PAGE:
One reason that people resist change is because they focus on what they have to give up rather than what they have to gain.
“Life isn’t about finding yourself. Life is about creating yourself.” ~George Bernard Shaw
I would say it’s a safe assumption that most people aren’t quite sure what they’re doing.
What do I mean? I mean that most individuals—whether they look polished and presentable or haphazardly have their life thrown together—are generally playing a game called “life.” And they’re trying the best they can.
In other words, we’re all capable and have all experienced the highs and lows of what life has to offer. Unfortunately, that’s just part of the human experience. To try to ride the highs while avoiding the lows is counterproductive and, quite frankly, impossible.
But it’s also easy to feel like you’re falling down a dark rabbit hole when times are tougher. And one of those feelings revolves around our desire to make an impact on this world, finding what really drives us.
Great! Now, where to start?
And that’s the problem. Most of us, including myself, have fallen victim to not knowing what to do with our lives, both professionally and even personally.
And I offer you this: that is perfectly okay. And it is perfectly okay to fail on your way to finding out what to do with your life.
Failing Whether You Want To or Not
Life isn’t about an end goal or a destination. Life is about enjoying the ride and trying different things. Things you will succeed at and things you won’t succeed at.
I personally have failed at many things in my life in its two most common forms: action and inaction.
One of my biggest “failures” of inaction was sticking with a career that I didn’t enjoy on any level for far too long. It got so bad, I would begin to dread Saturdays because I knew the next day was Sunday, which meant the day before the workweek began. And when that week started, I counted the days down until the weekend.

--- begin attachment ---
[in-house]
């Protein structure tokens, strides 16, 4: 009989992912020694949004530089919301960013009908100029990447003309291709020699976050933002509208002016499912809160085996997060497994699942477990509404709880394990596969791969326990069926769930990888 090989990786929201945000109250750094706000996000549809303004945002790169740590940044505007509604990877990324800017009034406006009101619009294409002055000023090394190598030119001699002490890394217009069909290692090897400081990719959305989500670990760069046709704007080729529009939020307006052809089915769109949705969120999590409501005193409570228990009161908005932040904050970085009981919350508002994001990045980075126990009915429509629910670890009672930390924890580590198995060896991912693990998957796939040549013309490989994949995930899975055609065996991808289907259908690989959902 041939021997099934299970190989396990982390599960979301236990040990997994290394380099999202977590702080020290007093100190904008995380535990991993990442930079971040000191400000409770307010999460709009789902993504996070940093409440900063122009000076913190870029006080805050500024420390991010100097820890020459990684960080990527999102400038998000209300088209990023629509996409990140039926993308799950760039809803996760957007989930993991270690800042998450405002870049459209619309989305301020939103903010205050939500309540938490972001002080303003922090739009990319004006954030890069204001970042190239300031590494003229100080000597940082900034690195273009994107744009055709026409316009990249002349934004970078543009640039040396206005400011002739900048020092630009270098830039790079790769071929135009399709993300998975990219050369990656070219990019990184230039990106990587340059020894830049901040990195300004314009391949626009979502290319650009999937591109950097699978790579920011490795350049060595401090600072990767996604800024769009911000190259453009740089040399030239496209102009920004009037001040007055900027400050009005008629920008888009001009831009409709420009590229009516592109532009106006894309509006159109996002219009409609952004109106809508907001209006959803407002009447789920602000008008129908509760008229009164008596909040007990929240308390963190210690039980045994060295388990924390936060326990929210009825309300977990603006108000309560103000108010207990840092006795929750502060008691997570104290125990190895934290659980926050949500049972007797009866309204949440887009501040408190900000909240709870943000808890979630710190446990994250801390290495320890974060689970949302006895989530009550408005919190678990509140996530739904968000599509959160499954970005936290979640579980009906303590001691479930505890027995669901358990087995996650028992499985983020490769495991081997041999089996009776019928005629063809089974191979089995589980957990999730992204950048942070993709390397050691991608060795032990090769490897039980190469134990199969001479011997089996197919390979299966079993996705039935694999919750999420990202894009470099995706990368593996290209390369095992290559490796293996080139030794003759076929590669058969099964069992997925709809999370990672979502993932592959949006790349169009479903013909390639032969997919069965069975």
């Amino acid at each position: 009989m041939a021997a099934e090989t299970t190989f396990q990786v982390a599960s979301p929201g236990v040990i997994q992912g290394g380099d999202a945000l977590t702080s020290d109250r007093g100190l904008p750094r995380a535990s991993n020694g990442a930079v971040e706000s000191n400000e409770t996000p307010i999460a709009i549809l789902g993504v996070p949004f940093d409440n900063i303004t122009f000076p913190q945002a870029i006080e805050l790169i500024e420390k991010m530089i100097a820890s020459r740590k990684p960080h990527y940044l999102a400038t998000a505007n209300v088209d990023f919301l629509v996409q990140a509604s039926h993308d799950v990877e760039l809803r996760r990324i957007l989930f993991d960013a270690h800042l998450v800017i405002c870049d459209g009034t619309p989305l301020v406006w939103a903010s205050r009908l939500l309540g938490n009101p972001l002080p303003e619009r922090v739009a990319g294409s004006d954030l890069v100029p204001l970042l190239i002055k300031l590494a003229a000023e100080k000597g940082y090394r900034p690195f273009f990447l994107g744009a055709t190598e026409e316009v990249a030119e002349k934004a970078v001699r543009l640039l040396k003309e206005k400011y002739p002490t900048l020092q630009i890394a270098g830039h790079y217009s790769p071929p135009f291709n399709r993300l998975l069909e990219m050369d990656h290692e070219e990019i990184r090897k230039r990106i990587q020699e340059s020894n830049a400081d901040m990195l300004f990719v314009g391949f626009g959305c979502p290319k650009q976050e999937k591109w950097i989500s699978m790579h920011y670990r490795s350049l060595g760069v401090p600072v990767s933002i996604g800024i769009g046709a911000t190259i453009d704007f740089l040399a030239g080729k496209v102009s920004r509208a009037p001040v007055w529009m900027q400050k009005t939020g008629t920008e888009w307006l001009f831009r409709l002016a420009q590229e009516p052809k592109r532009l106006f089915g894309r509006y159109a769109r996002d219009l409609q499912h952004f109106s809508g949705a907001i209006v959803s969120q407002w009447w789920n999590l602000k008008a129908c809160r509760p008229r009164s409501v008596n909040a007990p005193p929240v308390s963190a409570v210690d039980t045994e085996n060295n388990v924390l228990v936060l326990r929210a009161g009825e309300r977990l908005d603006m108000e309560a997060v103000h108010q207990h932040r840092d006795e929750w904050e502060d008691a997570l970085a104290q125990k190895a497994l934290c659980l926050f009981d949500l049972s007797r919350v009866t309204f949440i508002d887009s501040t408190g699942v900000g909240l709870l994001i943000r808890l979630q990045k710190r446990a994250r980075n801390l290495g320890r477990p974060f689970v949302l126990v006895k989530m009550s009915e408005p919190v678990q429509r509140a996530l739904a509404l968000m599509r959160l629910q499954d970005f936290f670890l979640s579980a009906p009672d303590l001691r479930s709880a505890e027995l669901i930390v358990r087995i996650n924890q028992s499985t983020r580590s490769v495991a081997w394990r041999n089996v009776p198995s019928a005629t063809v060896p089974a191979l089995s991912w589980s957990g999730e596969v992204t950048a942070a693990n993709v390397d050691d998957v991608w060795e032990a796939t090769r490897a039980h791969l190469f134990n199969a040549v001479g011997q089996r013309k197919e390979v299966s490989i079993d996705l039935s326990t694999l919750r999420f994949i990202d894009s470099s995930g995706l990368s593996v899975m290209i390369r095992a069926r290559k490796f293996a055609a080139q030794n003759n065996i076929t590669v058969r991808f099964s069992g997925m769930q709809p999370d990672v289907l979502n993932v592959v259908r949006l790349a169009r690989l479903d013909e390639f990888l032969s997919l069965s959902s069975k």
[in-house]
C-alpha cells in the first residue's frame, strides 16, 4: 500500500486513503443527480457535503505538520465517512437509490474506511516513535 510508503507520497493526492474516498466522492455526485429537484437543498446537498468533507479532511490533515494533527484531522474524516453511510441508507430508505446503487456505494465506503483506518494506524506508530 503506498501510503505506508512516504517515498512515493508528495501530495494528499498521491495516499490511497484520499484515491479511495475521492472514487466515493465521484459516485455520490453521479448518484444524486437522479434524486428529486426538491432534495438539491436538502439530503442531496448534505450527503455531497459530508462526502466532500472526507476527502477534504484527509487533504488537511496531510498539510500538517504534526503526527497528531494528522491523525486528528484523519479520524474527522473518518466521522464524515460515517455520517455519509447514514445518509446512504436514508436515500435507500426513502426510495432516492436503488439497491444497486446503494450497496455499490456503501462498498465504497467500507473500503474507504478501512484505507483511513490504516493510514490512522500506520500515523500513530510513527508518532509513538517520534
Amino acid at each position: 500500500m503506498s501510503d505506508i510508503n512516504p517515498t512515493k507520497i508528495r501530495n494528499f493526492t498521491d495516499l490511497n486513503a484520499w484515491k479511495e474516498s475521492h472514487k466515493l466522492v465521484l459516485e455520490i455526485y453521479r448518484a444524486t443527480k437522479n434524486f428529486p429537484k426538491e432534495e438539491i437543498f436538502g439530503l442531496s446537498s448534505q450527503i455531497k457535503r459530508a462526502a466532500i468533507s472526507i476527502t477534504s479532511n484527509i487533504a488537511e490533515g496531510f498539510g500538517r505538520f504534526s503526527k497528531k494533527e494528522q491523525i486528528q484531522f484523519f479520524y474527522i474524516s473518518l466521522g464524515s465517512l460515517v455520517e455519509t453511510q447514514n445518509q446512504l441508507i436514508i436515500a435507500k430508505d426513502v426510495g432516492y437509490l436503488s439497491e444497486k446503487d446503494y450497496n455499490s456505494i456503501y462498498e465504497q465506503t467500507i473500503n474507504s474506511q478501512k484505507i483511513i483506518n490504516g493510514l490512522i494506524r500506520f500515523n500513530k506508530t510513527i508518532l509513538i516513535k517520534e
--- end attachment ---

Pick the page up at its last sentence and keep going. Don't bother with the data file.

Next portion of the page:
And the cycle would repeat. Yet I kept this uncomfortable routine for years, lying to myself and saying that it was okay because I had a stable job, a good income, and it could be worse.
I was too scared to take a step or make a move. And years flew by before I realized it was time to take one.
I also didn’t move when I had the opportunity to. I didn’t take a trip because it might have required a bit more financing than I thought. I didn’t volunteer because life got busy and I shelved the idea.
The lack of moving forward, or taking a step, results in a failed effort to grow as a person. We begin to regret that we didn’t do X, Y, or Z. And unfortunately, living with regret is the fastest way to bury yourself into a hole.
But failure can also occur as you go about sticking your neck out and trying different things.
And unfortunately, this is the one that scares most people. Why? Because there is nothing worse than actually taking a leap of faith, only to have it blow up in our face. We may learn valuable life lessons from it, yet it doesn’t exactly help our arch-nemesis, the ego.
But as Wayne Gretzky once said: “You miss 100 percent of the shots you don’t take.”
So if the last relationship you got into didn’t work out, it’ll be okay. If the job you switched to didn’t turn out in your favor, not a problem. And if telling someone your true feelings got you on the wrong side of the equation, so be it.
Now you know. And you never would have known if you didn’t take that step. Rest easy knowing that you made the effort.
Life and Newton’s First Law of Motion
I remember at very specific points telling myself that sooner than later I’d figure out what I wanted to do with my life, but I needed to keep my job in the meantime.
Life doesn’t work like that.